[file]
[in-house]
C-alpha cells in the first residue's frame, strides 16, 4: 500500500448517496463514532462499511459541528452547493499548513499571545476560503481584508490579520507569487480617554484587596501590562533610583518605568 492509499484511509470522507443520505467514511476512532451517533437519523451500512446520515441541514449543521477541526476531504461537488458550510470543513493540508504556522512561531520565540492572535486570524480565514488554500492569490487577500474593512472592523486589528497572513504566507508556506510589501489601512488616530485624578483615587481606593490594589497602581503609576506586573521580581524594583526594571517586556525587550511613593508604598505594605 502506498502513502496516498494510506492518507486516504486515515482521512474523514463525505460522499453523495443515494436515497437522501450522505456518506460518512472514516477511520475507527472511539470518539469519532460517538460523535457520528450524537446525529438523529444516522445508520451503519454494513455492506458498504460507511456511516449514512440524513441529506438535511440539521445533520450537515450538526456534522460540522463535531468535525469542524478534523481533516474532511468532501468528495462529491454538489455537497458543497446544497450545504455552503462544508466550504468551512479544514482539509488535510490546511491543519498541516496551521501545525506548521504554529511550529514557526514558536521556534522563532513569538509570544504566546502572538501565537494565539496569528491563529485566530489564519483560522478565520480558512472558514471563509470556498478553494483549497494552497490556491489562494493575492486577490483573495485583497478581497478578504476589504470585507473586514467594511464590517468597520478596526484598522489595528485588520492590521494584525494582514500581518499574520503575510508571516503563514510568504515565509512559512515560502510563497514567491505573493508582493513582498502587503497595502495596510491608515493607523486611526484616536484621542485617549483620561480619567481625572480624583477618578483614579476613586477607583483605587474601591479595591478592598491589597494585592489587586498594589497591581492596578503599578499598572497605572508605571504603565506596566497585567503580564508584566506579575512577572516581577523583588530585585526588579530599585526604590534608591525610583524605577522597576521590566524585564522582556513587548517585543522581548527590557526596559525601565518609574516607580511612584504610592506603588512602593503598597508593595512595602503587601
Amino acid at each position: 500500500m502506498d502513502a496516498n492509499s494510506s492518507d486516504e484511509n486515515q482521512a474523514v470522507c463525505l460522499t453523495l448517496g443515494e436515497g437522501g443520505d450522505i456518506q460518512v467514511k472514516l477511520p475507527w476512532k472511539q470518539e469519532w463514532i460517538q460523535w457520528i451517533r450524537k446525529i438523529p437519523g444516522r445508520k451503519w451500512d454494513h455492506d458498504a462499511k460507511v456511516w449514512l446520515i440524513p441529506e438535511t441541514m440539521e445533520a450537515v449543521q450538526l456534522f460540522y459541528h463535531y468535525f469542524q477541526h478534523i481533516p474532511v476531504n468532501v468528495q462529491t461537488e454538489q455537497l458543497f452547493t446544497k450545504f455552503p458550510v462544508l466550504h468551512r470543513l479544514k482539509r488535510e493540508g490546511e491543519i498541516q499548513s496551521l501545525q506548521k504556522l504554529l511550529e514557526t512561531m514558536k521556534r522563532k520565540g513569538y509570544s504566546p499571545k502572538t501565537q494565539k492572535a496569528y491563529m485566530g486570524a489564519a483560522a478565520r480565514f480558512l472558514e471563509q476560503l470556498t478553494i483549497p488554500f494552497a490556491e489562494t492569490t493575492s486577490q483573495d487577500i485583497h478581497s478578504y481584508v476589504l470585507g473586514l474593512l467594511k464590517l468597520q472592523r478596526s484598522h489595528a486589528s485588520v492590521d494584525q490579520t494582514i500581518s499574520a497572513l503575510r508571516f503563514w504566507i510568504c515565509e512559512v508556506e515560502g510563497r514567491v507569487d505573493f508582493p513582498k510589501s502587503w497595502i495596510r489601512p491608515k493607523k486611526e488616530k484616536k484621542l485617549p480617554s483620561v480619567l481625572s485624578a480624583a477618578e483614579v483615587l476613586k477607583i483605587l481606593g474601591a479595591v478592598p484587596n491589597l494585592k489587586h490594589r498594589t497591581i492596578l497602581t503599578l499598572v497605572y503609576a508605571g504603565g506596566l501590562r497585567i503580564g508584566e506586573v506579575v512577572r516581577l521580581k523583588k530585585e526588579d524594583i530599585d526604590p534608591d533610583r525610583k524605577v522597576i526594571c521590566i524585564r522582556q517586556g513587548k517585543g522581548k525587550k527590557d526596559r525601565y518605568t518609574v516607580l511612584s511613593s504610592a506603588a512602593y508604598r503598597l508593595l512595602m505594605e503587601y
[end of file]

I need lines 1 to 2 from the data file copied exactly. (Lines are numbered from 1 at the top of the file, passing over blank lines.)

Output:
[in-house]
C-alpha cells in the first residue's frame, strides 16, 4: 500500500448517496463514532462499511459541528452547493499548513499571545476560503481584508490579520507569487480617554484587596501590562533610583518605568 492509499484511509470522507443520505467514511476512532451517533437519523451500512446520515441541514449543521477541526476531504461537488458550510470543513493540508504556522512561531520565540492572535486570524480565514488554500492569490487577500474593512472592523486589528497572513504566507508556506510589501489601512488616530485624578483615587481606593490594589497602581503609576506586573521580581524594583526594571517586556525587550511613593508604598505594605 502506498502513502496516498494510506492518507486516504486515515482521512474523514463525505460522499453523495443515494436515497437522501450522505456518506460518512472514516477511520475507527472511539470518539469519532460517538460523535457520528450524537446525529438523529444516522445508520451503519454494513455492506458498504460507511456511516449514512440524513441529506438535511440539521445533520450537515450538526456534522460540522463535531468535525469542524478534523481533516474532511468532501468528495462529491454538489455537497458543497446544497450545504455552503462544508466550504468551512479544514482539509488535510490546511491543519498541516496551521501545525506548521504554529511550529514557526514558536521556534522563532513569538509570544504566546502572538501565537494565539496569528491563529485566530489564519483560522478565520480558512472558514471563509470556498478553494483549497494552497490556491489562494493575492486577490483573495485583497478581497478578504476589504470585507473586514467594511464590517468597520478596526484598522489595528485588520492590521494584525494582514500581518499574520503575510508571516503563514510568504515565509512559512515560502510563497514567491505573493508582493513582498502587503497595502495596510491608515493607523486611526484616536484621542485617549483620561480619567481625572480624583477618578483614579476613586477607583483605587474601591479595591478592598491589597494585592489587586498594589497591581492596578503599578499598572497605572508605571504603565506596566497585567503580564508584566506579575512577572516581577523583588530585585526588579530599585526604590534608591525610583524605577522597576521590566524585564522582556513587548517585543522581548527590557526596559525601565518609574516607580511612584504610592506603588512602593503598597508593595512595602503587601